It’s hard to believe something as small as a piece of cake could cause several lives to unravel, but more have been ruined for less. The undercurrents of disapproval aimed at Jaime seem to be because of her grunge clothes and lack of faith, which leaves the audience to wonder whether lesbianism is so taboo hatred of it doesn’t need to be spoken. Of course, this being Canada, everyone is faultlessly polite. What is never made clear is why Amanda – who’s a pill, but also significantly savvier than Marike, and with little obvious reason to hold her tongue – doesn’t do something with what she knows. Mark Slutsky and Sarah Watts, who codirected and cowrote the script, pull focus from Jaime’s point of view only once, for a scene of Amanda interrupting Marike in the bath, which turns into a talk about their mother’s absence. Since earlier scenes between Marike and Jaime established this already, it’s a badly missed opportunity to delve into the rapport between these lonely young women, neither of whom seem fully sure that their faith is enough to sustain them; and neither of whom have the words to discuss their feelings with their most obvious confidante.

What works much better are the scenes between Jaime and Beth. Ms. O’Driscoll and Ms. Balaban have a genuine chemistry and their friendly, understanding intimacy is heartening to watch. Beth and Jaime like each other; and even when they don’t understand each other’s choices, they respect each other. But the big revelation of what Beth knows is left till it’s too late, both for the characters and for the film. The fact that Beth doesn’t meddle is admirable, but her silence also means Jaime is left to struggle with some life-changing news with only Nathan’s feeble advice. It’s strange, because Ms. Balaban easily makes the contradictions in Beth’s life – the importance of her faith, her genuine love for Jaime, her awareness of the wider world and her sadness about her choice not to have children – feel organic, as well as showing her good cheer is part of deliberate decisions to be kind. It’s unusual to see a movie not about religion understand the inner nature of faith; and it’s equally rare to see a performance embody that as well as Ms. Balaban’s, so it’s disappointing that the movie cheats her and the character both.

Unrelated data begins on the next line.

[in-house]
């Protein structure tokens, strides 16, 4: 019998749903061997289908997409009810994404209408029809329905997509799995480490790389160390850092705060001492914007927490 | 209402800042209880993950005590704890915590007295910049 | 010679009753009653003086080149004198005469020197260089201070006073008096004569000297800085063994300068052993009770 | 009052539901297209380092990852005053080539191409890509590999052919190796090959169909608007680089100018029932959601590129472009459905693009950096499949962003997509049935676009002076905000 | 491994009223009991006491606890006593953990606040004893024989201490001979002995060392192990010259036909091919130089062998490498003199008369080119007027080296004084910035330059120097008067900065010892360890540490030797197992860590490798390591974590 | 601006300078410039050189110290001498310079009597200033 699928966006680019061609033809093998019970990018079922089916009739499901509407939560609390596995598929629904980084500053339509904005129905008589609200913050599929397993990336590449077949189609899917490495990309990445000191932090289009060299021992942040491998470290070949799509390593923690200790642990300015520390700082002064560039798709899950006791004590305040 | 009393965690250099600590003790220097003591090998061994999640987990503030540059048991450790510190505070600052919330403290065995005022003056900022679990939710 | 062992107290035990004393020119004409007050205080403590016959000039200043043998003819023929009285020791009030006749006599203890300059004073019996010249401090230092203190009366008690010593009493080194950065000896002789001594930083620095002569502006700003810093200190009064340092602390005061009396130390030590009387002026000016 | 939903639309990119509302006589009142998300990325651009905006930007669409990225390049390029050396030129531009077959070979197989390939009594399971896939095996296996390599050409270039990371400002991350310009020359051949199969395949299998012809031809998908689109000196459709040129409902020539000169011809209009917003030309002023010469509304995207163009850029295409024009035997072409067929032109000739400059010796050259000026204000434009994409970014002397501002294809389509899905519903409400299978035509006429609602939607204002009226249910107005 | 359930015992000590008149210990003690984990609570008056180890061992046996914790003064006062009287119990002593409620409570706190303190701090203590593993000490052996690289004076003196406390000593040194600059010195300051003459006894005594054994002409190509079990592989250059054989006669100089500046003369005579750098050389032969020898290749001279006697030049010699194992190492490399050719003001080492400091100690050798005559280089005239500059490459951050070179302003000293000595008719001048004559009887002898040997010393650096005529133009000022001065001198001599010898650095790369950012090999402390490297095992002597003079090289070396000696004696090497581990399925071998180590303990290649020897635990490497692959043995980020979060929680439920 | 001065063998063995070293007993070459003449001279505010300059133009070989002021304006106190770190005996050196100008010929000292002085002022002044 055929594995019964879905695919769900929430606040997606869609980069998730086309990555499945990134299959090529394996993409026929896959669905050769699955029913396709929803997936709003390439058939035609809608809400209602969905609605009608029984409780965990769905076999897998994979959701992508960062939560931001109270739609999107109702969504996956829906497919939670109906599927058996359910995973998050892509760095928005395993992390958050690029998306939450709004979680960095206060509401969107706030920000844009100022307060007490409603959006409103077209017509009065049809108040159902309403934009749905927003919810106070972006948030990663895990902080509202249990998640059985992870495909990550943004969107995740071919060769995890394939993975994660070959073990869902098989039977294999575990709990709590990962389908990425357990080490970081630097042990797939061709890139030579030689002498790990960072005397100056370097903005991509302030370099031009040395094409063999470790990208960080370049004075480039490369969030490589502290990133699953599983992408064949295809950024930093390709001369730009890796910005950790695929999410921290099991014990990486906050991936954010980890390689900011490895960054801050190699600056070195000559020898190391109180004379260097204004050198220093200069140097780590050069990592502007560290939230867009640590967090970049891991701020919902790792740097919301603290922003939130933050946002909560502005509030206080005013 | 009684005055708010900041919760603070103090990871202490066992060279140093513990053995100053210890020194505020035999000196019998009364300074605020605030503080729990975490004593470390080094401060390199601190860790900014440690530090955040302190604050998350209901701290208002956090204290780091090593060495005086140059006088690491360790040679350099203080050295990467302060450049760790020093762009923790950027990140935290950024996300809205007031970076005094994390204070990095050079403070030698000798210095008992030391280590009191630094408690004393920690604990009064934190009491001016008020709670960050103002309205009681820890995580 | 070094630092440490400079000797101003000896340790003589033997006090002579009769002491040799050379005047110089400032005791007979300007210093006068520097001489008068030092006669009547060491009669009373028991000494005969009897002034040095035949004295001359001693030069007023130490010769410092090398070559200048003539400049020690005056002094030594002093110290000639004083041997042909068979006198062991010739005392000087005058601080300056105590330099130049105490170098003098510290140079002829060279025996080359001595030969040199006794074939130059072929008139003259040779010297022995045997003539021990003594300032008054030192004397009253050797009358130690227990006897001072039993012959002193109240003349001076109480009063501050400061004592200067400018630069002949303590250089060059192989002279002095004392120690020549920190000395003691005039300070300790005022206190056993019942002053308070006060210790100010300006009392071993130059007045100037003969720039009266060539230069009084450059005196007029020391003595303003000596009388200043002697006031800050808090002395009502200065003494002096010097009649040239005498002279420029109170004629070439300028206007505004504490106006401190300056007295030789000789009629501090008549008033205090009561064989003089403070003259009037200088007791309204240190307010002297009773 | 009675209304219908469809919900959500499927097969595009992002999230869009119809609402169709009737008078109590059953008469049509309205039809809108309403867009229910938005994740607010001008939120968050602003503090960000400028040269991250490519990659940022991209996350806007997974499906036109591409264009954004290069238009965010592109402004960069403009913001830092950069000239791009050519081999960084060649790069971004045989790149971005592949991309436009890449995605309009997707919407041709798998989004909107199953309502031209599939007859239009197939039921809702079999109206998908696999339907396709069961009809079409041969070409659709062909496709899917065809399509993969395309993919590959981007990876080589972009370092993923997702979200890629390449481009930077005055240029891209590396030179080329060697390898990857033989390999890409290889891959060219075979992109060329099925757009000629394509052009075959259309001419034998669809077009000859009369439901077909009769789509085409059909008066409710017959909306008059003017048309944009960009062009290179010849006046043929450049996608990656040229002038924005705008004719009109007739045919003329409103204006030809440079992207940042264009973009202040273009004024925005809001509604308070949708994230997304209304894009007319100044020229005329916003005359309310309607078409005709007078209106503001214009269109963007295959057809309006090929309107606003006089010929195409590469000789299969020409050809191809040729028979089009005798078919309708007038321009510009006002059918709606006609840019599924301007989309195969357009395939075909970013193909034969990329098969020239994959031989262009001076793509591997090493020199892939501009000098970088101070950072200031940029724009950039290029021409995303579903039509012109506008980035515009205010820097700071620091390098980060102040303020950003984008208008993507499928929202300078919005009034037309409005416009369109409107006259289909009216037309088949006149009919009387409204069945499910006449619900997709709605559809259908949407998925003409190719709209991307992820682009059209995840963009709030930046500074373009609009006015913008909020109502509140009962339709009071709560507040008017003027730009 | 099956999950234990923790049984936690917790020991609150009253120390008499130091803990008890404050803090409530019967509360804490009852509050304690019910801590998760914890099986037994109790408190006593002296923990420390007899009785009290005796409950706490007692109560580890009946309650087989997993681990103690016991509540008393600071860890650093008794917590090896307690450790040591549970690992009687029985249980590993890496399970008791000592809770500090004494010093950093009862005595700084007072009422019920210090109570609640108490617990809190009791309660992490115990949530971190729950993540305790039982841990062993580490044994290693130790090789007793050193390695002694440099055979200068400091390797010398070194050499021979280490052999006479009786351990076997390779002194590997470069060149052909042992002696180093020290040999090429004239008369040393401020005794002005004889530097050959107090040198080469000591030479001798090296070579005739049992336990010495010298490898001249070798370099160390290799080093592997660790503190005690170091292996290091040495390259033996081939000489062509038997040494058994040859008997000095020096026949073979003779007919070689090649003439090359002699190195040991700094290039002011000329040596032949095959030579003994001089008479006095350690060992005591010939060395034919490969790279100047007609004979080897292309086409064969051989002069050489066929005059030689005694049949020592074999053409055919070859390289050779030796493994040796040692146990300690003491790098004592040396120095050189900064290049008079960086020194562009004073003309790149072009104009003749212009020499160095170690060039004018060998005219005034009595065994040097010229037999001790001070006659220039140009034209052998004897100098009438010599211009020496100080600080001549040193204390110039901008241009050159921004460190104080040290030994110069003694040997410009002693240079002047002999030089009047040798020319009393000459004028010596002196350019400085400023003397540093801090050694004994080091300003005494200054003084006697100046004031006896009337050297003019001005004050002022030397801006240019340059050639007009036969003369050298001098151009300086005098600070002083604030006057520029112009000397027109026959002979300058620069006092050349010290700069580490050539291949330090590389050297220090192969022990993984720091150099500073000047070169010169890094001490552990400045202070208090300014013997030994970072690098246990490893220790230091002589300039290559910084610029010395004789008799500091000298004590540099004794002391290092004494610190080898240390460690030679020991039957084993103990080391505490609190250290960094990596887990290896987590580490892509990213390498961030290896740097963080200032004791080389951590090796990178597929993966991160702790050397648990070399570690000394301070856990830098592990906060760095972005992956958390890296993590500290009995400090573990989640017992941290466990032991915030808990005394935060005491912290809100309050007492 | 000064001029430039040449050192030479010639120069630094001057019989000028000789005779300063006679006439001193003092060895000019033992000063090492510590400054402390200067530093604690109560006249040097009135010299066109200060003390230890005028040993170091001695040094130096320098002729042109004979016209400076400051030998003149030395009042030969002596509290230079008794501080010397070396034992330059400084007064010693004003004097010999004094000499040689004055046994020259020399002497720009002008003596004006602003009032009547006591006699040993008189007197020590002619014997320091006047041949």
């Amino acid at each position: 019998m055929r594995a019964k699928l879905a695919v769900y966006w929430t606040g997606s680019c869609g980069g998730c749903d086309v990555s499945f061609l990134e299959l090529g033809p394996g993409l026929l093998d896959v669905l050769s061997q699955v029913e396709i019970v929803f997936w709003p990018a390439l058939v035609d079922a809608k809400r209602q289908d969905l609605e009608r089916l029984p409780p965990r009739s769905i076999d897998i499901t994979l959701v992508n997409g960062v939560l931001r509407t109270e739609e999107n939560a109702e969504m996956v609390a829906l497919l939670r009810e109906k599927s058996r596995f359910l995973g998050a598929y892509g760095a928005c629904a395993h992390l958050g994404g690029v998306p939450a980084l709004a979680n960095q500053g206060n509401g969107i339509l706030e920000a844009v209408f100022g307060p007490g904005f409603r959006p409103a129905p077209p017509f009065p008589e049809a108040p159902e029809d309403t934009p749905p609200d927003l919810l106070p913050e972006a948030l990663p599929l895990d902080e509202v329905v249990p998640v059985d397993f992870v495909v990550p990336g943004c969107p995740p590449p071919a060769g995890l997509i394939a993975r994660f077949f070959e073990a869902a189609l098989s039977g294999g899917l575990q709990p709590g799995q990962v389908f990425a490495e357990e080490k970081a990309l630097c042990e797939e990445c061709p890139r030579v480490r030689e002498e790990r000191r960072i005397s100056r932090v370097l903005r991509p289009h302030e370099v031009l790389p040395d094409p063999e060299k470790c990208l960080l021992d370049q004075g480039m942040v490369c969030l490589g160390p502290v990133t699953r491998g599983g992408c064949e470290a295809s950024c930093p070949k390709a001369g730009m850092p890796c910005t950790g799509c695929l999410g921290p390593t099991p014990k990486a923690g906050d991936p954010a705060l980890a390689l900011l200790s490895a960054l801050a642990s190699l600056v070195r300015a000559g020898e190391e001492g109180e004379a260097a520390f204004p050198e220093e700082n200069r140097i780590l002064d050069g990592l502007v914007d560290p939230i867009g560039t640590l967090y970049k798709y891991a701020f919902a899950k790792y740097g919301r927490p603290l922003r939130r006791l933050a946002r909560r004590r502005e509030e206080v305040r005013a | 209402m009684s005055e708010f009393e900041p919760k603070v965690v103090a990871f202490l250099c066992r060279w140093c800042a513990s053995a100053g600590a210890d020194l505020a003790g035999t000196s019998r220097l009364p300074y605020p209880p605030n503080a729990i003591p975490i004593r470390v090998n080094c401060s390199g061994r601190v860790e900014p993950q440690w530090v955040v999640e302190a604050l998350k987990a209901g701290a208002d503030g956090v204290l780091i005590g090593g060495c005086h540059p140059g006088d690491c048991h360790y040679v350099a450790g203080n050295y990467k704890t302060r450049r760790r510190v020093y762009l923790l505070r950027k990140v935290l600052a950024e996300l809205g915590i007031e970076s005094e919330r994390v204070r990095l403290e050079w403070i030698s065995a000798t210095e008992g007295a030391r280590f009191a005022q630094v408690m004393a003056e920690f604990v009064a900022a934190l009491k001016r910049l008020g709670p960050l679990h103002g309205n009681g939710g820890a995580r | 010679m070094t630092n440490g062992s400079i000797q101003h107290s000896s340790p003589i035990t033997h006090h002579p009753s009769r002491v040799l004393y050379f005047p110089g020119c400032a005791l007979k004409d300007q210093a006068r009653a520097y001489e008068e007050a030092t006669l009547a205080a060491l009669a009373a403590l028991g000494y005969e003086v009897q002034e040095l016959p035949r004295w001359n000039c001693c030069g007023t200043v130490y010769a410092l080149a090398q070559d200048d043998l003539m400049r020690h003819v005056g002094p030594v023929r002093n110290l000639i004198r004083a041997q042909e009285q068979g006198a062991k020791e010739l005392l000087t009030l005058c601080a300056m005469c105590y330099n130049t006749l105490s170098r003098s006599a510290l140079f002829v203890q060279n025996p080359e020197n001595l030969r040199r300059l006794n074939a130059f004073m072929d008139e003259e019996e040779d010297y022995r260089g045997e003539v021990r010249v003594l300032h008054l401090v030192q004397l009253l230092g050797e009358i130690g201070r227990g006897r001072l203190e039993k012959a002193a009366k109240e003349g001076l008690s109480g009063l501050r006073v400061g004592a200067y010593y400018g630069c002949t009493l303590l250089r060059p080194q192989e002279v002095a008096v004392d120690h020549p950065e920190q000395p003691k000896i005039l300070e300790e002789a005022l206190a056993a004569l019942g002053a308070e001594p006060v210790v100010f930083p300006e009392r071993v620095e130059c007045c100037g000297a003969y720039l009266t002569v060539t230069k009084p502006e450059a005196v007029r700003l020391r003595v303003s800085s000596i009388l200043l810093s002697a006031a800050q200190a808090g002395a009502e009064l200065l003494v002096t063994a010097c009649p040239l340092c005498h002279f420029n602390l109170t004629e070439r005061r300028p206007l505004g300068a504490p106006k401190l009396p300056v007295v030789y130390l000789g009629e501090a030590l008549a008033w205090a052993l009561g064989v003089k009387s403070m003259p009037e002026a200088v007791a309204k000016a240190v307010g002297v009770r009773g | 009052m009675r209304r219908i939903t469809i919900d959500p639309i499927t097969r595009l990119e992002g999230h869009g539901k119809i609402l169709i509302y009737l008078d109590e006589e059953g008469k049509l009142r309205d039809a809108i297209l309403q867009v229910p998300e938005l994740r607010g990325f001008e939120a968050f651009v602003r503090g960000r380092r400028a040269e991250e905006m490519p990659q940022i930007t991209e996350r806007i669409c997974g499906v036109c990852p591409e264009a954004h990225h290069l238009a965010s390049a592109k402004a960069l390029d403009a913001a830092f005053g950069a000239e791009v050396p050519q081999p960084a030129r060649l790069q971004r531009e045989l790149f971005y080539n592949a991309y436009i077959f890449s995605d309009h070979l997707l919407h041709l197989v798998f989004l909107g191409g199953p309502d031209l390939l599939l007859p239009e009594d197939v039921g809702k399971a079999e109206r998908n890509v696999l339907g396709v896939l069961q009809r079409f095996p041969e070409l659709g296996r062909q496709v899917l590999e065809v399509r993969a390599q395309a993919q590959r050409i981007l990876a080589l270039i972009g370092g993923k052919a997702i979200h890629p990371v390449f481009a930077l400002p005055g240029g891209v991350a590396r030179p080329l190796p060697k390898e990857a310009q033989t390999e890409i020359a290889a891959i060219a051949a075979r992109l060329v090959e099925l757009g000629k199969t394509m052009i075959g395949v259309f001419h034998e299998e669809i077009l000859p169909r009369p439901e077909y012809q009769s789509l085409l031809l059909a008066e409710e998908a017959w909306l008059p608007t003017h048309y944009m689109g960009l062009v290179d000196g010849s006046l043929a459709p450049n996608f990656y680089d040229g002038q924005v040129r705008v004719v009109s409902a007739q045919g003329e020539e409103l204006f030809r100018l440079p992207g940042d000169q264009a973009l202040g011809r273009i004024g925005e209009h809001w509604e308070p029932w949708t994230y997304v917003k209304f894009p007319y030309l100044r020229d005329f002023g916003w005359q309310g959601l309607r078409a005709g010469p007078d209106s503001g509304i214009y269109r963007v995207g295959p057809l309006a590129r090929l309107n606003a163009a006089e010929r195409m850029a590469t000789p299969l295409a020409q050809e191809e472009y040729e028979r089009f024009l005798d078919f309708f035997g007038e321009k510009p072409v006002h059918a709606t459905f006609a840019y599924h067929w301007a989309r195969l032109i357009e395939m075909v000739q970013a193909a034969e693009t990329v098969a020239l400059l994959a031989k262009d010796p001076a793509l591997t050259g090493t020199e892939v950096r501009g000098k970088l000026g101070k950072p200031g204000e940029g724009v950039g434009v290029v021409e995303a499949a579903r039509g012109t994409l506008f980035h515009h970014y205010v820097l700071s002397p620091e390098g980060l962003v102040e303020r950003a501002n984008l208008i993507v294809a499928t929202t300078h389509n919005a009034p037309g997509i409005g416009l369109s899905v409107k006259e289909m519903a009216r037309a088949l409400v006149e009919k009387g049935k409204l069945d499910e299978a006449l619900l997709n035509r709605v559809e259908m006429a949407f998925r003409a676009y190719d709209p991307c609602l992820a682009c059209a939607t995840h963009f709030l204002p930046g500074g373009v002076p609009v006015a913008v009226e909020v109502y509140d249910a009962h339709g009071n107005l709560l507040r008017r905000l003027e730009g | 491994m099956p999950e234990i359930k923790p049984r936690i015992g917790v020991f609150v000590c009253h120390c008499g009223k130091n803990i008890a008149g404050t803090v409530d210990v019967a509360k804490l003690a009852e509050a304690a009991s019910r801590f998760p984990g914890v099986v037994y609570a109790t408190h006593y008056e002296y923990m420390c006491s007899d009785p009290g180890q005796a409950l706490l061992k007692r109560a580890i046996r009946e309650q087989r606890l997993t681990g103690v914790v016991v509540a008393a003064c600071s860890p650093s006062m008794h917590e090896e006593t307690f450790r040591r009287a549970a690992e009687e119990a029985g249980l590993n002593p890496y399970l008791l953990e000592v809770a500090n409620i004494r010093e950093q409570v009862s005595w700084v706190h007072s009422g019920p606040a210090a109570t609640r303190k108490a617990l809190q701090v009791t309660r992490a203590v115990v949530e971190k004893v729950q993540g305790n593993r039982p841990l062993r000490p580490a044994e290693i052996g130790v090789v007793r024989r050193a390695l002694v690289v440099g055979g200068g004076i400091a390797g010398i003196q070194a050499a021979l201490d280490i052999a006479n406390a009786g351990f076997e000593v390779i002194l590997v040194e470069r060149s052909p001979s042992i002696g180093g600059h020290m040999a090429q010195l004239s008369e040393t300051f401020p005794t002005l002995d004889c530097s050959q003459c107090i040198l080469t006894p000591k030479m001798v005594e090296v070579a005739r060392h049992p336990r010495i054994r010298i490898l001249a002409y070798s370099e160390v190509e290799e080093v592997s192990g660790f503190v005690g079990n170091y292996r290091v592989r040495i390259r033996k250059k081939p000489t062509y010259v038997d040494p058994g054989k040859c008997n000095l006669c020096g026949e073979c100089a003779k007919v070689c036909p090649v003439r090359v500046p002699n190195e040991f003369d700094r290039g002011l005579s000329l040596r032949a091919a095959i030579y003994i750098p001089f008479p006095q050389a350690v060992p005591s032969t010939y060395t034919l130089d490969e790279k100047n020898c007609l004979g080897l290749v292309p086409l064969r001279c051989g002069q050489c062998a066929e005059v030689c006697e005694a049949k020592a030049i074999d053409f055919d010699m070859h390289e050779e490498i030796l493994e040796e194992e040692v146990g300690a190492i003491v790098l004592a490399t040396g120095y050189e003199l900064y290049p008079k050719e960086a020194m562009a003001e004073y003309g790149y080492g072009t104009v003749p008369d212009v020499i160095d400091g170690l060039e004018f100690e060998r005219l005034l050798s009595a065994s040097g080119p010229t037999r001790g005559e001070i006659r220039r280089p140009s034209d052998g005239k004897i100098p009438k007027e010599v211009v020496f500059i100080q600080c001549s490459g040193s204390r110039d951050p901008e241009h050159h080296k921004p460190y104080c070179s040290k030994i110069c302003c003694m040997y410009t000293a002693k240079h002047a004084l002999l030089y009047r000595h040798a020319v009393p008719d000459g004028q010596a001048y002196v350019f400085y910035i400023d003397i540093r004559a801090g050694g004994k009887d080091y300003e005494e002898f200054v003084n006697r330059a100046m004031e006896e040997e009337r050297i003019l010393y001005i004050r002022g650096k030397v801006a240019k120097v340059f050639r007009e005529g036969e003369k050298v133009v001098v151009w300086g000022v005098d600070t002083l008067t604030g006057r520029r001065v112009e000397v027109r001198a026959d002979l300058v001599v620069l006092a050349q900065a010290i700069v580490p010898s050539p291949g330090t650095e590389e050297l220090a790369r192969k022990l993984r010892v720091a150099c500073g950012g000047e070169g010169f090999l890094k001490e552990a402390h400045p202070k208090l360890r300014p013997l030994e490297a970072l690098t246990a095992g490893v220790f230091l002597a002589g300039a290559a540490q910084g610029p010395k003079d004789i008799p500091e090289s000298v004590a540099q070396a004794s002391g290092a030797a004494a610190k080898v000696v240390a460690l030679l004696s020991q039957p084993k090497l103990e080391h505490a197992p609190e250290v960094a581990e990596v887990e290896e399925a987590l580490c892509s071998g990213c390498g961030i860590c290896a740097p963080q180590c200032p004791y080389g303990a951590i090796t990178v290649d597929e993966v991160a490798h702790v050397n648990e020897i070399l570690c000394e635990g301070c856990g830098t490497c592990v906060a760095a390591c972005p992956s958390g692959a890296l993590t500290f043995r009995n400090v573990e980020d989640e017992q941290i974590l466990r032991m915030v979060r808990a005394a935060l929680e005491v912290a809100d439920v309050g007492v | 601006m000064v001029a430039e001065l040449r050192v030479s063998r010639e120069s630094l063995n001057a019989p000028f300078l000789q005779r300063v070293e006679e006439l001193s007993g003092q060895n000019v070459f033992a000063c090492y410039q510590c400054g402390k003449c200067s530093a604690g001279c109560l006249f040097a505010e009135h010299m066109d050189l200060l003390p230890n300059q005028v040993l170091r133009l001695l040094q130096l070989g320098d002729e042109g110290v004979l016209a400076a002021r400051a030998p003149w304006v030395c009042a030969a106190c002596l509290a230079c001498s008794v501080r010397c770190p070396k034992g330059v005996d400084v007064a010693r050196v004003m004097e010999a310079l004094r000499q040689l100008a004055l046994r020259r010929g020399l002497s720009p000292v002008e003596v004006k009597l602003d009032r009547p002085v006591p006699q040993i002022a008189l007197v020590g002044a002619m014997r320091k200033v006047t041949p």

Because “You Can Live Forever” cleaves so closely to Jaime’s point of view, Ms. O’Driscoll has an easier time of conveying Jaime’s thoughtfulness and maturity, but the movie is weirdly dismissive of her grief and her mother’s absence, which is not very realistic. Ms. Laporte has the harder part, of a booksmart young woman slowly realising that faith is merely a framework for personal ideas, not the other way around, who has no idea of what to do with that knowledge. Unfortunately it’s not until the coda, when the impact that lack of understanding has had is brutally clear, that Ms. Laporte gets to truly show what she can do. It's a pity that neither the script nor the directors made things easier for her.

This is a lot of complaining about a thoughtful movie that’s unusual for taking both religion and its teenage heroes seriously, but a little less restraint and a little more teenage melodrama would have made its points more effectively. The show-stopping sequence, when Jaime and Marike are on a double date with boys from church to see “Bram Stoker’s Dracula,” is so tactfully done the point is easy to miss. Although of course, if you don’t know what two girls can get up into in a movie theater bathroom stall, you shouldn’t be watching this in the first place.


Post a comment

This weblog only allows comments from registered users. To comment, please Sign In.

© 2008-2024 Critic's Notebook and its respective authors. All rights reserved.
Privacy Policy | Terms of Use | Subscribe to Critic's Notebook | Follow Us on X
Contact Us | Write for Us | Reprints and Permissions | Powered by TypePad